Dogged Determination


One of the more popular bands in Ventura County is coming to Common Grounds in Northridge on Friday, trying to expand its fan-base horizons.

The band, majority DOG, was the first local rock group to perform at the fancy-schmancy Thousand Oaks Civic Arts Plaza two years ago. But pulling off that coup took some chutzpah.

Taking a chance, the group paid the $875 rental fee out of its own pocket and booked the 400-seat Forum Theatre. And proving that their business acumen is at least on a par with their musical abilities, they sold out the place and managed to turn a small profit from the sale of T-shirts and other merchandise.

Musically, the group plays a wide variety of styles, which is something that can be very satisfying creatively, but can also frighten corporate marketing execs at record companies.


“We’ve been doing this for years, but we have no idea what the next song’s going to sound like,” says lead singer Brian Wurschum. “But we’re getting closer to what our sound really is.”

If you don’t like this band, you might call them unfocused. If you do like them, you might say they’re eclectic. While certainly not all of the tunes on their second CD, “Nevada,” are winners, they’re eclectic.

Besides Wurschum, the band consists of two sisters--singer April Hoffman and singer-keyboardist Laurel Hoffman--plus bassist Scott Swanson and drummer Kevin Kirk. All these twentysomethings hail from the musical mecca of Newbury Park. Their first CD, “Mister Night,” was released in 1995.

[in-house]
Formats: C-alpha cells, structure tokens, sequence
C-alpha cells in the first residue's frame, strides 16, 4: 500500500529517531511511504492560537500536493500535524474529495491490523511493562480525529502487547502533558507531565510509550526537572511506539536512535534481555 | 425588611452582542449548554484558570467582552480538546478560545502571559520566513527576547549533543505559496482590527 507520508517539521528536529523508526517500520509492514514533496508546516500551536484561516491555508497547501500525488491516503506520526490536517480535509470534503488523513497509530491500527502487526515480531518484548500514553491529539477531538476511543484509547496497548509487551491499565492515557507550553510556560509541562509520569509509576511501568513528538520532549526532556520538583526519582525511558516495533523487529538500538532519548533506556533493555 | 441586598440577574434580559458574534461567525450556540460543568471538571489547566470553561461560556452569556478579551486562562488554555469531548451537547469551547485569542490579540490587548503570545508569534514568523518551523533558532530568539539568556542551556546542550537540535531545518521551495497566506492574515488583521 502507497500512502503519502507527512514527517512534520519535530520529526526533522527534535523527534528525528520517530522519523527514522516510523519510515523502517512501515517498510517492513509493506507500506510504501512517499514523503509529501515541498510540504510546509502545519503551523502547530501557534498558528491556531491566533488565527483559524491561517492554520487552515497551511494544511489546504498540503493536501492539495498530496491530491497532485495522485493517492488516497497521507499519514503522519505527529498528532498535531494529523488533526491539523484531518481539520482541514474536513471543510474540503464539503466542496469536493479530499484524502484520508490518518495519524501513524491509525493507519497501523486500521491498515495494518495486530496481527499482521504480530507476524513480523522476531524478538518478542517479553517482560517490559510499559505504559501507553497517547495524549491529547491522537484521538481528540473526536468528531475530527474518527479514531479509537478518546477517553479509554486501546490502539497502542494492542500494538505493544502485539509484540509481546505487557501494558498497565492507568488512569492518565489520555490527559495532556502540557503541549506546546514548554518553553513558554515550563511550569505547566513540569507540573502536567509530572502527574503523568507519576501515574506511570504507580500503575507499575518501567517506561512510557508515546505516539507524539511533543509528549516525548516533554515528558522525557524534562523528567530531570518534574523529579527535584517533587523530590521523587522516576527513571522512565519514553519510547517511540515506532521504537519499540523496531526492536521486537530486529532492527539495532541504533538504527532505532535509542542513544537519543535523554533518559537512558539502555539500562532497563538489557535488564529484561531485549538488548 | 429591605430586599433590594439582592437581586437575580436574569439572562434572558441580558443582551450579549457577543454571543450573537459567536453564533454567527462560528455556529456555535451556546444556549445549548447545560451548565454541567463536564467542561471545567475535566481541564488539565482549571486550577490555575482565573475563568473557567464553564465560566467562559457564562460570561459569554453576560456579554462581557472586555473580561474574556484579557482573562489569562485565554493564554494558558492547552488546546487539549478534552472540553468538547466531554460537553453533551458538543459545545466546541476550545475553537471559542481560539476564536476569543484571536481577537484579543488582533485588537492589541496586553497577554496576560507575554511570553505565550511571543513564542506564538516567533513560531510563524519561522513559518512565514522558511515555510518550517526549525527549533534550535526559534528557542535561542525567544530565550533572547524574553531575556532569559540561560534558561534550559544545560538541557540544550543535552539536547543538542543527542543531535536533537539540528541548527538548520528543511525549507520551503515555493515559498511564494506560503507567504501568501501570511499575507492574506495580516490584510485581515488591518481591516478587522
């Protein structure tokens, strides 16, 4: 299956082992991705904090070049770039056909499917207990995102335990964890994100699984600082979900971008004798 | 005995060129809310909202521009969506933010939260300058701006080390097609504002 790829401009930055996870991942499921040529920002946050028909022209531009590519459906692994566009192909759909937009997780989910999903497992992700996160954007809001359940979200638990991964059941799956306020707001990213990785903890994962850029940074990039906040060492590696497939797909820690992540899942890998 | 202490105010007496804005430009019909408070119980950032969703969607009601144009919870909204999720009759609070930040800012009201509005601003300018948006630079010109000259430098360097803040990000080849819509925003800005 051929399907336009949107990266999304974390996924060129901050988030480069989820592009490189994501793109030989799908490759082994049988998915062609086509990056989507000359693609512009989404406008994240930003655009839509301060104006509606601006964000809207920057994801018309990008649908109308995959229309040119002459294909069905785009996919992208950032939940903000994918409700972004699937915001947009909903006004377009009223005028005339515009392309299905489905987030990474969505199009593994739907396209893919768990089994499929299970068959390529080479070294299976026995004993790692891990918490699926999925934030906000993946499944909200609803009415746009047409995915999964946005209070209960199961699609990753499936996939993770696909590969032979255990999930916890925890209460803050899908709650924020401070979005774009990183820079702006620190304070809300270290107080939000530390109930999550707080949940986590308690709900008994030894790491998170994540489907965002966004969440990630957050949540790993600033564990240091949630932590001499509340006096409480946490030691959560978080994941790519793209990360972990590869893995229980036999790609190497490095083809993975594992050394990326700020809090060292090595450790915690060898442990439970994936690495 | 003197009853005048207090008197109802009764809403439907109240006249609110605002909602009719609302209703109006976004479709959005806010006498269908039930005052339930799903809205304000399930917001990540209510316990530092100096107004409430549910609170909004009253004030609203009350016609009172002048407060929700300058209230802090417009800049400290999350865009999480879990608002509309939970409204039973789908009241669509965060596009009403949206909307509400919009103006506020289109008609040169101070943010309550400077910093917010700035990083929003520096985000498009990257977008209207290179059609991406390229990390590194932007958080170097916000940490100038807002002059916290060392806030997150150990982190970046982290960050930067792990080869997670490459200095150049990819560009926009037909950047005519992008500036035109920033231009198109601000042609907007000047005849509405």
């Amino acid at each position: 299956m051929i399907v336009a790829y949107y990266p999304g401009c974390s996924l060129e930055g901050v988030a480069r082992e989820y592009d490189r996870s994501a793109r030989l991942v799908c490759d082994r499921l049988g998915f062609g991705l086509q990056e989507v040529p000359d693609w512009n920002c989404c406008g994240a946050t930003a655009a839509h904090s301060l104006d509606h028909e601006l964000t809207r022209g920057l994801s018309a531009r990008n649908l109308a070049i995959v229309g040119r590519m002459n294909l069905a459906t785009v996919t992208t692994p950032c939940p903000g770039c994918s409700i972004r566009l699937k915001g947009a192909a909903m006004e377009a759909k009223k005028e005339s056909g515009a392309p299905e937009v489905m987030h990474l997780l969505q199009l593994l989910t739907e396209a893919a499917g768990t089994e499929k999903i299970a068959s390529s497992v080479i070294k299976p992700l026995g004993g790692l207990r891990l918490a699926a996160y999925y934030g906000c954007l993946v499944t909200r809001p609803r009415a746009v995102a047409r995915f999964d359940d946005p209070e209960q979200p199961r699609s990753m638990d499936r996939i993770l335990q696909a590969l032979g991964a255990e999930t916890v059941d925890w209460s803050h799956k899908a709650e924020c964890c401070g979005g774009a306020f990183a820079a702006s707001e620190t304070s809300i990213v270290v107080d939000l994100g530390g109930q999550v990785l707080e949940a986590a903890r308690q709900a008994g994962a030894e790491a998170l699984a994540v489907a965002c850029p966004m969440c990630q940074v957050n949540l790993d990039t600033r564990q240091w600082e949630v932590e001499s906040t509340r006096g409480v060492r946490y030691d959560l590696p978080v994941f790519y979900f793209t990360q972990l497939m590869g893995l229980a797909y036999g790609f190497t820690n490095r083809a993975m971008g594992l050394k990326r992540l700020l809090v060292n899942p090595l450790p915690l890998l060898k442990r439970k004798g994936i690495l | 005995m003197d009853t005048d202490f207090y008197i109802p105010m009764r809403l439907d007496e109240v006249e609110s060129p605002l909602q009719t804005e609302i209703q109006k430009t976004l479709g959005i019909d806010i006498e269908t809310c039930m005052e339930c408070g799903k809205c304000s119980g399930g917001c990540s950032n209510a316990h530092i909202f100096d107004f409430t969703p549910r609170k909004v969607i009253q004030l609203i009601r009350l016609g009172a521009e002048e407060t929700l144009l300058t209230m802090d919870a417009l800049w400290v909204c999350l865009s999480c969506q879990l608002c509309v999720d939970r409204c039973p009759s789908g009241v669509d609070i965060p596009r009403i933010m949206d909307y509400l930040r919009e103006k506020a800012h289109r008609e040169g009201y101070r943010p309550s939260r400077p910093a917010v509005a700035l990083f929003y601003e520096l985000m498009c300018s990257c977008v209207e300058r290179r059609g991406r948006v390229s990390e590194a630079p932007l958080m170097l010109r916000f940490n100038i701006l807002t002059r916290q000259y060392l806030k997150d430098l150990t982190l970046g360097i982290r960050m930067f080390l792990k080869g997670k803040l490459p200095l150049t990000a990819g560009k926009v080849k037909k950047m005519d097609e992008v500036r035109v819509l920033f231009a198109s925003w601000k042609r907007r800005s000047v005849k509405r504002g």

“Nevada” was released last April and has been getting some airplay on radio stations including Los Angeles FM stations KLOS (95.5) and KSCA (101.9). Wurschum says the record has been selling really well. So well that the band has just started to record its third CD, “The Waiting Room.”


Vocals are the strong suit for this band. They remind me of the early Bee Gees, before they started playing disco.

At the moment majority DOG is still on the hunt for a major league recording deal.

“You have to really love music to continue doing this,” Wurschum said. “Everybody has an opinion [as to what we’re doing wrong].

“We let things bounce off us all the time. Luckily, we’re still full of our youthful energy.”


Melody Man

Meanwhile tonight at Common Grounds, singer-songwriter Chris Laterzo takes the stage.

Laterzo, who came to Los Angeles about five years ago to pursue the elusive butterfly of musical fame, works a day gig as a substitute high school teacher and performs solo in coffeehouses at night. Last year, he self-produced his first CD, “American River.”


Laterzo’s music easily reveals its roots in the California acoustic rock of the 1970s--artists such as Jackson Browne, Neil Young and the Eagles.

“If you can remember the melody, it’s something I’m usually happy with,” he said. “That’s what was great about the old bands--the Beatles, the Rolling Stones--that’s why people still listen to them. Their songwriting is so strong.”


Majority DOG plays Fri. night at Common Grounds, 9250 Reseda Blvd., Northridge. No cover. (818) 882-3666.

Chris Laterzo plays tonight at Common Grounds, 9250 Reseda Blvd., Northridge. No cover. (818) 882-3666.